Billionaire Bill Gates wanted to take stock of this last pandemic year, taking advantage of the presentation of the Goalkeepers report for 2021, which is carried out by his foundation and serves to check the progress made around the world in the Sustainable Development Goals. “In many ways, the pandemic has tested our optimism. But it has not destroyed it,” Gates analyzes.

The Microsoft co-founder takes pride in this assessment of the high level of innovation that humans have put in place to fight the virus. “We have seen how quickly we can change our behavior, as individuals and as societies, when circumstances require it,” he explains. Thus, he lists a series of factors that give rise to an optimistic feeling.

What the so-called miracle of vaccines shows us
New vaccines typically take 10-15 years to make. Therefore, the development of multiple high-quality Covid-19 vaccines in less than a year is unprecedented. It might seem like a miracle on the surface, but Covid-19 vaccines are the result of decades of careful investments, policies, and partnerships that established the infrastructure, talent, and enabling ecosystem needed to deploy them so quickly. “We have scientists around the world to thank for their years of fundamental research,” explains Gates.

The long-term promise of genomic sequencing
Thanks to genomic sequencing, which identifies the unique genetic makeup of a virus, scientists have been able to identify and track emerging variants. Historically, Gates says, most genomic sequencing in the world has taken place in the United States and Europe. But for the past four years, organizations have been investing in building a genomic surveillance network in Africa so that countries on the continent can sequence viruses like Ebola and yellow fever.

Despite this evolution, the philanthropist explains that it is insufficient for rich countries to be the only ones with the equipment and resources to sequence the virus. Therefore, it ‘thanks’ the pandemic that has served to reinforce the importance of supporting the capacity of low and middle income countries to collect and analyze their own data, because it benefits everyone.

Even further, even faster
The billionaire explains that many of last year’s groundbreaking innovations have one thing in common: They arose from seeds that were planted years, or even decades, before. A reality that shows that it is increasingly clear that we need more governments, multilateral organizations and foundations to make investments with a vision of the future, knowing that the returns could take many years to arrive.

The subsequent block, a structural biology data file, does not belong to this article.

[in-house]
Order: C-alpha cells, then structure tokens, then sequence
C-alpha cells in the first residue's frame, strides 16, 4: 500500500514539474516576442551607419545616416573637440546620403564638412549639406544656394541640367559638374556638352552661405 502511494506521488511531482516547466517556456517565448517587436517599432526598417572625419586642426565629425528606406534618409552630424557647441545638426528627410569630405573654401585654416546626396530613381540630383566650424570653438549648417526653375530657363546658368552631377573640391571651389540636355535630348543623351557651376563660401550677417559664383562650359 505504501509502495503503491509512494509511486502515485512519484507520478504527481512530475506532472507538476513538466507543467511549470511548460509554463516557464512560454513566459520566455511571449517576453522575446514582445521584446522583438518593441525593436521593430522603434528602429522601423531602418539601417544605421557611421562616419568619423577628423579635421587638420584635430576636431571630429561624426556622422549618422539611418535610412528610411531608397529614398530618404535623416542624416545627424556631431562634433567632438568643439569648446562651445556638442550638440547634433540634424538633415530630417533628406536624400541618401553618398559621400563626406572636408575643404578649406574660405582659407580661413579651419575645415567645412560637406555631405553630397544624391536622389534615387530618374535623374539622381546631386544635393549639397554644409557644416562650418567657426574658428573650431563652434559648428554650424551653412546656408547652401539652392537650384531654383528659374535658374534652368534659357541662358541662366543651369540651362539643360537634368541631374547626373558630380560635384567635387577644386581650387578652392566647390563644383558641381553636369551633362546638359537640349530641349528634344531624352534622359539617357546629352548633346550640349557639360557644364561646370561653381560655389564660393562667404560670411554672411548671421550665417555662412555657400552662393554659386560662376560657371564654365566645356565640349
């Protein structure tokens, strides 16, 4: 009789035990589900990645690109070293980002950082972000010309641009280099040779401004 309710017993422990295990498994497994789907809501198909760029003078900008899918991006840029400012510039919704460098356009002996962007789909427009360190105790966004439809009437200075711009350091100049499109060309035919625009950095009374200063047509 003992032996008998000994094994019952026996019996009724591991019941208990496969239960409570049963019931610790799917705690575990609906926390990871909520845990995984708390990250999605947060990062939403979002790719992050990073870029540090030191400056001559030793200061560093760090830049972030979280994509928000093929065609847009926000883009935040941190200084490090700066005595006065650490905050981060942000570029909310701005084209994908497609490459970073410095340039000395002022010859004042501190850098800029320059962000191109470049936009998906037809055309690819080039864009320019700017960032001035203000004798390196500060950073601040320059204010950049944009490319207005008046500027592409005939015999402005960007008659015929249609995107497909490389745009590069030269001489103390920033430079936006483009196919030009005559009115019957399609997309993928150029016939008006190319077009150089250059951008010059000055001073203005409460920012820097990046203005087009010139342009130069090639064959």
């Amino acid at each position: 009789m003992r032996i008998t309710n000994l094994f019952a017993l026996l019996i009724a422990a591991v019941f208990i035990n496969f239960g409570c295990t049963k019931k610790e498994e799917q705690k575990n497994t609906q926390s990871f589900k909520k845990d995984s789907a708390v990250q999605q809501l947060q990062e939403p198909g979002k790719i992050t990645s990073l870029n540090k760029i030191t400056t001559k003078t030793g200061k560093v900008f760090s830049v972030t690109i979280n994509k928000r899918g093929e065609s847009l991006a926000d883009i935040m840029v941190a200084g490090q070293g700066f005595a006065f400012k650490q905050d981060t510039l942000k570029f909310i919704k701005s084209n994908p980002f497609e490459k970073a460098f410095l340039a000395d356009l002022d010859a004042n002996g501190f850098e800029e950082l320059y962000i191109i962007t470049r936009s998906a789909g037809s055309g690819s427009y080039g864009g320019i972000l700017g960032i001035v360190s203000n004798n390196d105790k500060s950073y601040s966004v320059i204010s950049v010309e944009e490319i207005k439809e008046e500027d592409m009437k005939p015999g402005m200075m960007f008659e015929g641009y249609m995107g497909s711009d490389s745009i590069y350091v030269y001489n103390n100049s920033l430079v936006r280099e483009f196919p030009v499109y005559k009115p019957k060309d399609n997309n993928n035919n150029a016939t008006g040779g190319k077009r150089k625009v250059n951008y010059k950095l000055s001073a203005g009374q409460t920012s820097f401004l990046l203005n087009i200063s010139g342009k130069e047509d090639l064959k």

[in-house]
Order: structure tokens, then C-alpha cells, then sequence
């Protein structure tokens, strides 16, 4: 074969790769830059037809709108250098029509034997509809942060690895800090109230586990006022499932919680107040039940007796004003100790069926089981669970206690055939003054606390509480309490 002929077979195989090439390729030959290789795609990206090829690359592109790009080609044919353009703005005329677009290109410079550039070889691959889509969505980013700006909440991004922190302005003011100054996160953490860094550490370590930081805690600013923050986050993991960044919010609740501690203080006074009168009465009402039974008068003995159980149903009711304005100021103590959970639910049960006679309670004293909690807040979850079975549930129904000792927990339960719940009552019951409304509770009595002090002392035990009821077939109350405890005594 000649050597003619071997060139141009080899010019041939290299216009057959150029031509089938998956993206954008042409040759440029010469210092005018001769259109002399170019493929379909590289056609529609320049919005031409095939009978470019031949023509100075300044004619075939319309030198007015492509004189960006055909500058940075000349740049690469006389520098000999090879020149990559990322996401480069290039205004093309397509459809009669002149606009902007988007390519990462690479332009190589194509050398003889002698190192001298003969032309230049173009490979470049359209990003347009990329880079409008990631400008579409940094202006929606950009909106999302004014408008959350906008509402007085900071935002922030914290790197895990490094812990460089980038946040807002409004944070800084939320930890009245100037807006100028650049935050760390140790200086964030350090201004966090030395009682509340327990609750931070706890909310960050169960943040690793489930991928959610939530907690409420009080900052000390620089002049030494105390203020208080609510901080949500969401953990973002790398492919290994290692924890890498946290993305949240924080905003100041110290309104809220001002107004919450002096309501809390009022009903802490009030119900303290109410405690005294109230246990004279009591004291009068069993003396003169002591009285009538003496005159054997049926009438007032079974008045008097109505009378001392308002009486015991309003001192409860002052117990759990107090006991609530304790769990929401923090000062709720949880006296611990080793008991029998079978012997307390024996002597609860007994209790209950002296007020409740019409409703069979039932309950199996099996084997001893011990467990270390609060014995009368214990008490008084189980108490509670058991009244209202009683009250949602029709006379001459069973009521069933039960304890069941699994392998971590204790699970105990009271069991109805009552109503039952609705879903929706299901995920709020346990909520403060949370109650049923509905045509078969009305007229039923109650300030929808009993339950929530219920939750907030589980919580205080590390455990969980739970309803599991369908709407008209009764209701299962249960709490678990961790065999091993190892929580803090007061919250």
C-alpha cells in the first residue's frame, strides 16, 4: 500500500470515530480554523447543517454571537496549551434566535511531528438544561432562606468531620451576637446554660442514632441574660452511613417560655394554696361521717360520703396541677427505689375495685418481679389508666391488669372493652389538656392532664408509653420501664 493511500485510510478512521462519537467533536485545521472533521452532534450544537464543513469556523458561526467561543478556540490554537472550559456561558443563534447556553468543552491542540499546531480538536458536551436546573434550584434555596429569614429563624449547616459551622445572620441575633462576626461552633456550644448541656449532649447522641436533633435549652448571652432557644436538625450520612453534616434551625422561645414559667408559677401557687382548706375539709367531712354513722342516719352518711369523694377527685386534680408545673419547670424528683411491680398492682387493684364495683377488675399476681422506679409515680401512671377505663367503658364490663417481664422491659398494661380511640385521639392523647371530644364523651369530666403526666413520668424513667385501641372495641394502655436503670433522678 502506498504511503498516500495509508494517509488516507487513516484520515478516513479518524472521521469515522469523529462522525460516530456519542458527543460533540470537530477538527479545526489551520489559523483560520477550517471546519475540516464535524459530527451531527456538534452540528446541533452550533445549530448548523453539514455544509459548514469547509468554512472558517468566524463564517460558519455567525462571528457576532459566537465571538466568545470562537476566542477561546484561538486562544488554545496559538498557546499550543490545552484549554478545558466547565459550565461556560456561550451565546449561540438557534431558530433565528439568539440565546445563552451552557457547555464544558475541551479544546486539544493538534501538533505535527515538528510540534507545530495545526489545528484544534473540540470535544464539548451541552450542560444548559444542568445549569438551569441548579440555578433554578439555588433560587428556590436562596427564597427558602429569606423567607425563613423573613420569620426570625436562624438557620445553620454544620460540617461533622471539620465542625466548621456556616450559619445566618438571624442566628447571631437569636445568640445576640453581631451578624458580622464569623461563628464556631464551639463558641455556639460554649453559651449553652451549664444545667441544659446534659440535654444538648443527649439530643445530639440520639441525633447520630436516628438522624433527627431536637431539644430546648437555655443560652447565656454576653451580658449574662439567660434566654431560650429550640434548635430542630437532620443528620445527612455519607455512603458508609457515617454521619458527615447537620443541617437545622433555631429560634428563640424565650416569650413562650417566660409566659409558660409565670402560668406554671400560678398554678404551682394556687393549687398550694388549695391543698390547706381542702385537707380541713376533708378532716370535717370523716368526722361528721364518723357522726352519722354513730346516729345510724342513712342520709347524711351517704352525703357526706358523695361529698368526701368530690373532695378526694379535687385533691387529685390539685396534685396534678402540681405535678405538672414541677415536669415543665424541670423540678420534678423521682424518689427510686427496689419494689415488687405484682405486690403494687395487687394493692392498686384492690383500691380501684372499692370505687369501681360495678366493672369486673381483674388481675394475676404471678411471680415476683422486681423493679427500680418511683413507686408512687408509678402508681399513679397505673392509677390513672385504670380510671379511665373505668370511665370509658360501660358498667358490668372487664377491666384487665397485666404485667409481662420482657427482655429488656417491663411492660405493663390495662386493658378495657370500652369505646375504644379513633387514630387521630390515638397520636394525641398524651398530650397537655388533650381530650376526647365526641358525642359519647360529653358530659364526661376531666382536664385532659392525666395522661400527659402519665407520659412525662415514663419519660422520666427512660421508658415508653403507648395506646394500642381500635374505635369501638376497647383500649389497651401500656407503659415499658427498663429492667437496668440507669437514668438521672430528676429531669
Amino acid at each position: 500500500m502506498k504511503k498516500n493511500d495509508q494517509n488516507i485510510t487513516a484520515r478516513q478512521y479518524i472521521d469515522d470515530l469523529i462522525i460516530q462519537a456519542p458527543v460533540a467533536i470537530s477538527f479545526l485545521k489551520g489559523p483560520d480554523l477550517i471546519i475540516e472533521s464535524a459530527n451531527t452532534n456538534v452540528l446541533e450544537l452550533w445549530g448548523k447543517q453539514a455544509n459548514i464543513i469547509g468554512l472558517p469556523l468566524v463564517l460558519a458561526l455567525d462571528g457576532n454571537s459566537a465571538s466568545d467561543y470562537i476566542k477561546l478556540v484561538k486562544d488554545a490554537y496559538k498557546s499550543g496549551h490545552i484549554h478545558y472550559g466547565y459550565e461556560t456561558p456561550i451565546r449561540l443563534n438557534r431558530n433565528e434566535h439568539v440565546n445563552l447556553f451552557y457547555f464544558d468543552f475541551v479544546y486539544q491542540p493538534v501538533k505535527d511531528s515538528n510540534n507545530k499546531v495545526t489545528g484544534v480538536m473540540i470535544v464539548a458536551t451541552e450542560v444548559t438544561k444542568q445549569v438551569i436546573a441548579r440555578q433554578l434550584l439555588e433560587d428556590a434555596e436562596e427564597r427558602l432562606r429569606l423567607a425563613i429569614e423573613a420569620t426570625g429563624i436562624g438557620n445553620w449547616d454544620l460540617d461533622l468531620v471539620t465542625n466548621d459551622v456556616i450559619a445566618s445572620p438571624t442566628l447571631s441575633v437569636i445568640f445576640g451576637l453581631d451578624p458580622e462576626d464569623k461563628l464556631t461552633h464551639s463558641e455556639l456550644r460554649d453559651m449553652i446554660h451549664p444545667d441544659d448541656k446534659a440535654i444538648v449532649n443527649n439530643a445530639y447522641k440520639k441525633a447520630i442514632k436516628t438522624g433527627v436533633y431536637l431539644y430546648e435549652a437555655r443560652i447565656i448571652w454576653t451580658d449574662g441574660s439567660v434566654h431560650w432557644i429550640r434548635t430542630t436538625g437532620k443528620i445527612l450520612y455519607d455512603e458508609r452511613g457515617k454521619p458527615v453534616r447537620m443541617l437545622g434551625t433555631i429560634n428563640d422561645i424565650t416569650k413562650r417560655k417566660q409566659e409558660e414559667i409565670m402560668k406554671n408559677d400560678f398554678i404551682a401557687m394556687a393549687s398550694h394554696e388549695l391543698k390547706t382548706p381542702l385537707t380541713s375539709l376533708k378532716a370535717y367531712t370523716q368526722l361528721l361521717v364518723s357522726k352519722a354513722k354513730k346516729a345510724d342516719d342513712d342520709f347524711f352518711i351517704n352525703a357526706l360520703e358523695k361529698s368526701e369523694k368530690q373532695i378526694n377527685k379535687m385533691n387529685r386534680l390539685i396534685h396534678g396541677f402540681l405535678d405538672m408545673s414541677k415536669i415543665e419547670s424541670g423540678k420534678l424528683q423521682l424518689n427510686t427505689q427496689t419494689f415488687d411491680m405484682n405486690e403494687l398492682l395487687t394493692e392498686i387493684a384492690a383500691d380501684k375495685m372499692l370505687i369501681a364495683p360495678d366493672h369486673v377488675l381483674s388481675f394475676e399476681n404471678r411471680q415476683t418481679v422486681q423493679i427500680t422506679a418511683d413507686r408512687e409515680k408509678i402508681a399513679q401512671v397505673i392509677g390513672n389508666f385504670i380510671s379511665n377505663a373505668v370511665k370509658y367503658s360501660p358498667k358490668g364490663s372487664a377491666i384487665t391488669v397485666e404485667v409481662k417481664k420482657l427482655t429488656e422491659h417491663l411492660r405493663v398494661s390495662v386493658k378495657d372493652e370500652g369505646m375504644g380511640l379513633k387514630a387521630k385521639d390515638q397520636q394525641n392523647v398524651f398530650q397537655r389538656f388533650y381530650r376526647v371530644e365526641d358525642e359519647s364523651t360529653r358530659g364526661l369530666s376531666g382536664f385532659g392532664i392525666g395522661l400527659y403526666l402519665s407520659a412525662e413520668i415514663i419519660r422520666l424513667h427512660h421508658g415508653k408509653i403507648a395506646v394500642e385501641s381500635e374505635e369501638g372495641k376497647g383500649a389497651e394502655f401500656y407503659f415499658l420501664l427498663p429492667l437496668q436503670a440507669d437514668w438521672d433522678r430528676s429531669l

“We must work with others to help talented researchers around the world identify new tools and technologies that could be building blocks to solving a multitude of challenges. And we must strengthen collaboration across countries and sectors to work together toward common goals.” writes.

New sources of innovation
The philanthropist highlights that in this coronavirus crisis it has been possible to see how the poorest areas of the world have had slower responses to the pandemic. Thus, it supports investment in Africa for the manufacture of vaccines. “The continent, home to 17% of the world’s population, has less than 1% of the world’s vaccine manufacturing capacity. If African leaders, with donor support, invest in and build a sustainable regional ecosystem for development and manufacture of vaccines, the continent is much less likely to be last in line in a future pandemic, “he says.

The response to crises begins years before they occur
The pandemic, Gates says in his analysis, has taught the world an important lesson: the response to crises begins years before they happen. And if we want to be better, faster and more equitable in our approach to achieving the Global Goals by 2030, we must start laying the foundations as soon as possible.

By Rak Esh

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